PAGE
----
It’s harder to think of a time that I really enjoyed learning in the classroom. Let’s face it, high school is just a means to an end; it’s a stepping stone to something bigger. Every student is always in charge of his or her learning. How hard we work in school, how much we take charge of our learning experience, depends on our goals in life. Those students who want to be doctors and lawyers have to work very hard; those who have no dreams tend to slack off. We never learn in school purely for the enjoyment of learning but for the promise of enjoyment that will come later when we attend a university and enter a fulfilling occupation. We inspire ourselves, and we make our learning experience into whatever it is, be it positive or negative.

Andrea Vander Heyden, grade 12, Oakville, Ontario

Make Me Feel Important

Helping out with the younger kids and teaching them to read made me feel good because I could tell that us bigger kids were making them more comfortable than when they went with the adults. I remembered how stressful it can get to not know how to pronounce words or letters. After we had been working for a couple of days, they were getting the hang of it. They finally whizzed through a whole little five-page book, and we all got so excited. I would never have thought in a million years that I would help someone do something as special as that. I will never forget that moment.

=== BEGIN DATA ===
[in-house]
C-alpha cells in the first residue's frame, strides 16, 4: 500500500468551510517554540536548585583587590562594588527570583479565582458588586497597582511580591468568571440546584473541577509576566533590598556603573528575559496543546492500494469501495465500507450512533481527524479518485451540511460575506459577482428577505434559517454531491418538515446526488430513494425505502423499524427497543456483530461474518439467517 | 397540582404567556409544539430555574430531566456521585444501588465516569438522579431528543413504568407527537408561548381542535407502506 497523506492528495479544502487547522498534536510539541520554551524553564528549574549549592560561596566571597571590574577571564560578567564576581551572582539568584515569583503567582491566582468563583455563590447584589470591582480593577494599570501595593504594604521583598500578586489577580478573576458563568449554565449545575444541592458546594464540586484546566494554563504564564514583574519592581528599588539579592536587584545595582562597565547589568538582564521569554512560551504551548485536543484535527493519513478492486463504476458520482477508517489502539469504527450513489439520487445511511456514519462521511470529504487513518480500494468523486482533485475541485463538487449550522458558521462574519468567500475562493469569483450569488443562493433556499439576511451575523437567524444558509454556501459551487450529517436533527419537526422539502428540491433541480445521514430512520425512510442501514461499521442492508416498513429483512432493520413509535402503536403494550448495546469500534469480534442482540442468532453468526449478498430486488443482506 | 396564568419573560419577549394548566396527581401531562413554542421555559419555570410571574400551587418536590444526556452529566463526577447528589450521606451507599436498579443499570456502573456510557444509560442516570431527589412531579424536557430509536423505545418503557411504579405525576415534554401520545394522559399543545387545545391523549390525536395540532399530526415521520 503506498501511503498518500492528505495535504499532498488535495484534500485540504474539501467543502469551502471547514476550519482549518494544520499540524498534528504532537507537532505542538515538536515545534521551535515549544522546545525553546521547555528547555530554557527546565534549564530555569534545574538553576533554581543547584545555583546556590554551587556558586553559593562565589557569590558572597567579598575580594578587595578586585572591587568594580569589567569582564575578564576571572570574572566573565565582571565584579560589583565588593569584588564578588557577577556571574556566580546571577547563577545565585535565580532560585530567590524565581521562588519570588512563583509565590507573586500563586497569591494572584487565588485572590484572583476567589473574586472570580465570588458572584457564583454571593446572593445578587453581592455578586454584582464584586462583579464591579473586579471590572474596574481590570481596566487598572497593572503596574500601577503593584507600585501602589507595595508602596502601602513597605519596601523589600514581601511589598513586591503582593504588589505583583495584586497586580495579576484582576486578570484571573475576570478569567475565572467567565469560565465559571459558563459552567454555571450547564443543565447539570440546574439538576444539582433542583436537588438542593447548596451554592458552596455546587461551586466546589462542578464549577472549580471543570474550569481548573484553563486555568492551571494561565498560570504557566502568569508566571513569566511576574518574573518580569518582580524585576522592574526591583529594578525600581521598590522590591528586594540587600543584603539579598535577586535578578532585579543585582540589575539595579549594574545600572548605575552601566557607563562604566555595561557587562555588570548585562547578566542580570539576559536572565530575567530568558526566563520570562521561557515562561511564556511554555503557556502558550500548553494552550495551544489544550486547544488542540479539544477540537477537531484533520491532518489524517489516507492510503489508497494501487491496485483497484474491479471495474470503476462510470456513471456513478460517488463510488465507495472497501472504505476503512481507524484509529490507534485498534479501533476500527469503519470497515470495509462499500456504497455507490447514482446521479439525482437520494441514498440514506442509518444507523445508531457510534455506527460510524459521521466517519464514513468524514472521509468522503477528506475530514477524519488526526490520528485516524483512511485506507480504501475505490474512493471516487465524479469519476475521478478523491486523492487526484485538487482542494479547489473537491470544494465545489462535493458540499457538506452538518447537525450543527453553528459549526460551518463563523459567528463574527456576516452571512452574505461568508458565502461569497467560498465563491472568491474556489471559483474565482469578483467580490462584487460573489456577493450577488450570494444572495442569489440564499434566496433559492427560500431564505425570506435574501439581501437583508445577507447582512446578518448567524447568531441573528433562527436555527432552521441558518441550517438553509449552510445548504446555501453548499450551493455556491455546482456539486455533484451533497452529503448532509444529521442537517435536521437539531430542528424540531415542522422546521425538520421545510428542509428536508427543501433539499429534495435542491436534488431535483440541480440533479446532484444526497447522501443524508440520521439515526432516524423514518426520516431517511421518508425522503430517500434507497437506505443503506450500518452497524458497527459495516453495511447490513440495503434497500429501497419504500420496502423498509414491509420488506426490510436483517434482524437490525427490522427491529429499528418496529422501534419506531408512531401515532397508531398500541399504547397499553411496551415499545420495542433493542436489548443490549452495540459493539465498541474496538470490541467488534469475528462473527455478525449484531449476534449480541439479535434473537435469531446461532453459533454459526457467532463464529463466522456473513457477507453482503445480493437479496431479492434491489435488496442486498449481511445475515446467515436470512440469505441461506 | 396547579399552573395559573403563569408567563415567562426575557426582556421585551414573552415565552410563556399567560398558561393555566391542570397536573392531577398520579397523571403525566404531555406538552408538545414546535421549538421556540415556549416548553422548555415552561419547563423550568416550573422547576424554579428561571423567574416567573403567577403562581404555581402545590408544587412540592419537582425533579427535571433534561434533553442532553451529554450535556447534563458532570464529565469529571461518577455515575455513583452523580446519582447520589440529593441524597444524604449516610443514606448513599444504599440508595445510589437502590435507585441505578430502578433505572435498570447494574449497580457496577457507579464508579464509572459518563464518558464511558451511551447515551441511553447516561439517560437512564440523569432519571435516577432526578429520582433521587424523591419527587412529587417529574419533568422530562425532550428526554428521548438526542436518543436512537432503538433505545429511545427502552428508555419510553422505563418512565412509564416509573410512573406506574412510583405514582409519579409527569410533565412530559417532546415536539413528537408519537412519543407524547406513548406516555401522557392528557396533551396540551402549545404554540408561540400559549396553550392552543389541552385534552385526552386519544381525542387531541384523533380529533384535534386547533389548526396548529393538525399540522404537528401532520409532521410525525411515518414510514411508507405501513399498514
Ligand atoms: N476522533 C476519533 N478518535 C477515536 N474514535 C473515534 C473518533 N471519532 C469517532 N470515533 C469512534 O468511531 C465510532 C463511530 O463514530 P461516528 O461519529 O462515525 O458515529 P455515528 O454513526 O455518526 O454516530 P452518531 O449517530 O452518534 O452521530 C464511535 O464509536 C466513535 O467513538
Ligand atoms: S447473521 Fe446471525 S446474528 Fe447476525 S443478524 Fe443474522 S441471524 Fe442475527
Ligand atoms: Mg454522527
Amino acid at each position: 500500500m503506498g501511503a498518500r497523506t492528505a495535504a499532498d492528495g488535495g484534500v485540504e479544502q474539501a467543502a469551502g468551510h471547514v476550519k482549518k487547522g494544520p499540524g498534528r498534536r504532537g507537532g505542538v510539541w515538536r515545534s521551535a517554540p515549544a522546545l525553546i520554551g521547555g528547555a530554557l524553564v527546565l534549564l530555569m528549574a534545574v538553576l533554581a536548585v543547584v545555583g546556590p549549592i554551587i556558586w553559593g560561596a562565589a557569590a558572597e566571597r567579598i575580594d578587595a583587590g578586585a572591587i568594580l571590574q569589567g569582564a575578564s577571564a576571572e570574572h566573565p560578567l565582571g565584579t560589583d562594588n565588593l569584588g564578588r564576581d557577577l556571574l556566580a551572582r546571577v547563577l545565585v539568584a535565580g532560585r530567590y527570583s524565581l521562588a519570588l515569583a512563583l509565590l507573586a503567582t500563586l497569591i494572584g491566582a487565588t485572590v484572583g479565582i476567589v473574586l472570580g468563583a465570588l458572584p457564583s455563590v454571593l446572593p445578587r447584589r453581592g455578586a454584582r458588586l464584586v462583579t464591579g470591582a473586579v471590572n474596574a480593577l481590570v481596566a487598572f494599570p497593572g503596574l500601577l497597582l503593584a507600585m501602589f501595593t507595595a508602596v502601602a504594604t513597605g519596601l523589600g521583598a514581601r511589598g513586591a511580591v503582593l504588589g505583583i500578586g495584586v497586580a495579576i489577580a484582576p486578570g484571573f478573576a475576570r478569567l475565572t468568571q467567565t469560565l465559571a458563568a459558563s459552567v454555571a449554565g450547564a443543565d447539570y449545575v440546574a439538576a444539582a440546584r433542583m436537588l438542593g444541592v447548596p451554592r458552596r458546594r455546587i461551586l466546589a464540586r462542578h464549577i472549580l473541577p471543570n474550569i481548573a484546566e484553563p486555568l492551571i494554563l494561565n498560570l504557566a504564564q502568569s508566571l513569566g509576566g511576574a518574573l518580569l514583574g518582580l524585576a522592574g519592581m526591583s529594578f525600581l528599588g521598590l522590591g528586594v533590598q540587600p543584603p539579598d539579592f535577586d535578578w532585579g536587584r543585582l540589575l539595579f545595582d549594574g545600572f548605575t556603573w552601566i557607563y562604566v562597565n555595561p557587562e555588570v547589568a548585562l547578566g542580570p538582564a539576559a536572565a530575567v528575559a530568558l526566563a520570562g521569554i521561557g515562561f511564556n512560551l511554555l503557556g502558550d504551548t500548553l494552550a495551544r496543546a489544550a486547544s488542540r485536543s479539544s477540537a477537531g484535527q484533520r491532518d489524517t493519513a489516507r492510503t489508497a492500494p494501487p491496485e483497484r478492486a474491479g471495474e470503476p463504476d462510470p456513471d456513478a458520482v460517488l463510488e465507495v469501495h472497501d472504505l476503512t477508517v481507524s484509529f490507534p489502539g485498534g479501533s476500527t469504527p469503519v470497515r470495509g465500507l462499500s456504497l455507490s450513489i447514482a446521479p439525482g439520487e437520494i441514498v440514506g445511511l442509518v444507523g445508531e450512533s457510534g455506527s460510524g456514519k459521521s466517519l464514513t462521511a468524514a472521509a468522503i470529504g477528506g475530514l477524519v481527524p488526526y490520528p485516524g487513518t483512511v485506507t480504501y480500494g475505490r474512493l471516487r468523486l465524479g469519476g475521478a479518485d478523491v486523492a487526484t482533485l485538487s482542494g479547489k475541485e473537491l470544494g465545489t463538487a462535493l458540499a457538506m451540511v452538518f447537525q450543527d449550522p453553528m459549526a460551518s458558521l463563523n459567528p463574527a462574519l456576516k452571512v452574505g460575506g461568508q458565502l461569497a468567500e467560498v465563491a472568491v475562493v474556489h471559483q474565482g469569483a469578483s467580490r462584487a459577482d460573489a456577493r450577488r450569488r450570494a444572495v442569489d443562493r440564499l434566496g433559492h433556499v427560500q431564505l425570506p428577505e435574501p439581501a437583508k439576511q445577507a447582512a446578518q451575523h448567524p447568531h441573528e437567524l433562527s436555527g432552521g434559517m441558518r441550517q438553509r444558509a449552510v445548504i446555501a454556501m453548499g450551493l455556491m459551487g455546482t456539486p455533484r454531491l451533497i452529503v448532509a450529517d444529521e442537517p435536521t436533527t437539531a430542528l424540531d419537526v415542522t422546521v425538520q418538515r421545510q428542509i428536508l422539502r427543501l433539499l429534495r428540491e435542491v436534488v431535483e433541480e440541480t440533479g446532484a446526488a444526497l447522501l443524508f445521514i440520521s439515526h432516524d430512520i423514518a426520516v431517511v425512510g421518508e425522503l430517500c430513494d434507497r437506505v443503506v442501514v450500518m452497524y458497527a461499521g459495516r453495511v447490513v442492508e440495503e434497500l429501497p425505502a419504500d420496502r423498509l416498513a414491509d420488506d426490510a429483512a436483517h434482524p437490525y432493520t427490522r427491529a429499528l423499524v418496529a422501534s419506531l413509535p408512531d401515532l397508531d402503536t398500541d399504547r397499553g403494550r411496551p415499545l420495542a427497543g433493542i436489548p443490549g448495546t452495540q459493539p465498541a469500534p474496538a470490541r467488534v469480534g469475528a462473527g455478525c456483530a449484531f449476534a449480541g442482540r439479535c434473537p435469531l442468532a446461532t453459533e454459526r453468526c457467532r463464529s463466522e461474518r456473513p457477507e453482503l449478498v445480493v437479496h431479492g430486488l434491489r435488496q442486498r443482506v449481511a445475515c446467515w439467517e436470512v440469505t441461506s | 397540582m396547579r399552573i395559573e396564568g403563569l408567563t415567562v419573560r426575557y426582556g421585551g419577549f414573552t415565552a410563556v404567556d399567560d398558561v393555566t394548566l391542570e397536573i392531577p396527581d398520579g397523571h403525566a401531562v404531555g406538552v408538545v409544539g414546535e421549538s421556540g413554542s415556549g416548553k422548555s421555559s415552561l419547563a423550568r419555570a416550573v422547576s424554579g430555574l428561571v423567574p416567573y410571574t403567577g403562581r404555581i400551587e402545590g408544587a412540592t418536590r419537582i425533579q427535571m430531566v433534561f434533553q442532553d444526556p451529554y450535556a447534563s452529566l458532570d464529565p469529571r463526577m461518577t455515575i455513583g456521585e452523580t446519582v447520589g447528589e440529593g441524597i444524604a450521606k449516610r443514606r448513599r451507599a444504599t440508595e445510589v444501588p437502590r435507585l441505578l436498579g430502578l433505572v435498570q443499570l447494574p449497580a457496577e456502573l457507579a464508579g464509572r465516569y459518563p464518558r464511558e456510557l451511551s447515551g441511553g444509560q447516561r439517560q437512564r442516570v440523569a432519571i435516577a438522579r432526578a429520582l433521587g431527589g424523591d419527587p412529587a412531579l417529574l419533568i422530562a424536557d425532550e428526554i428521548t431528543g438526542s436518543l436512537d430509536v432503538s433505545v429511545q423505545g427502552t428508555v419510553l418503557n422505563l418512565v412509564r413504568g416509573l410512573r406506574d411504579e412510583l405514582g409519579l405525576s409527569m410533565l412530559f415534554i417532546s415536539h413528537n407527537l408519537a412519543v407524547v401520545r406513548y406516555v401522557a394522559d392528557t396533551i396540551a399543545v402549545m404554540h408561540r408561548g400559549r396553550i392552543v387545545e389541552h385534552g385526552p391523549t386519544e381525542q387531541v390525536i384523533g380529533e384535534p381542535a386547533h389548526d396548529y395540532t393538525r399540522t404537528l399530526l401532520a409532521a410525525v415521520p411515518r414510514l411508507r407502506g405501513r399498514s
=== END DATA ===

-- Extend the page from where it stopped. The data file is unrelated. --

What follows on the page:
Brittany Noye, grade 5, Grand Blanc, Michigan

Build on My Interests

Mrs. Gaies, my teacher, is awesome. One time I told her that Monticello was on the back of the nickel and that it was Thomas Jefferson’s house. She made a real book for me. It had all sorts of pictures of other cool buildings. I was able to write sentences about all of them. That was a lot of fun because I like to learn about new things. There were some buildings that I didn’t know, but I was able to read about them and write new sentences of information. She makes me interested in learning so much more.

Samuel Lockhart (told to mom), kindergarten, Denver, Iowa

Tap My Creativity

When a homework assignment involves art, is open-ended, and depends more on my creativity than on what I learn in class, it’s easy for me to get lost in it, as I would in a good book. For instance, designing a poster based on lab safety didn’t teach me every single guideline, but it did help me grasp the basic idea. When I have to write a poem or draw a picture, there are fewer rules and more room for creativity, and I feel a great sense of satisfaction when I’m done.

Susie Lui, grade 9, Arlington, Virginia

Bring Out My Best Self

In our Buddy Circles project, we learned about students with mental and physical disabilities. I felt in charge because I could have chosen to be mean to my disabled buddy, but I chose not to do that. It was a wonderful experience. I learned to not judge disabled people.

Olivia Fabos-Martin, grade 4, Cedar Falls, Iowa


 


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LOOKING FOR ANSWERS LOOKING FOR HELP

CLICK THIS

This is my project so far! Check it out or send me images to add!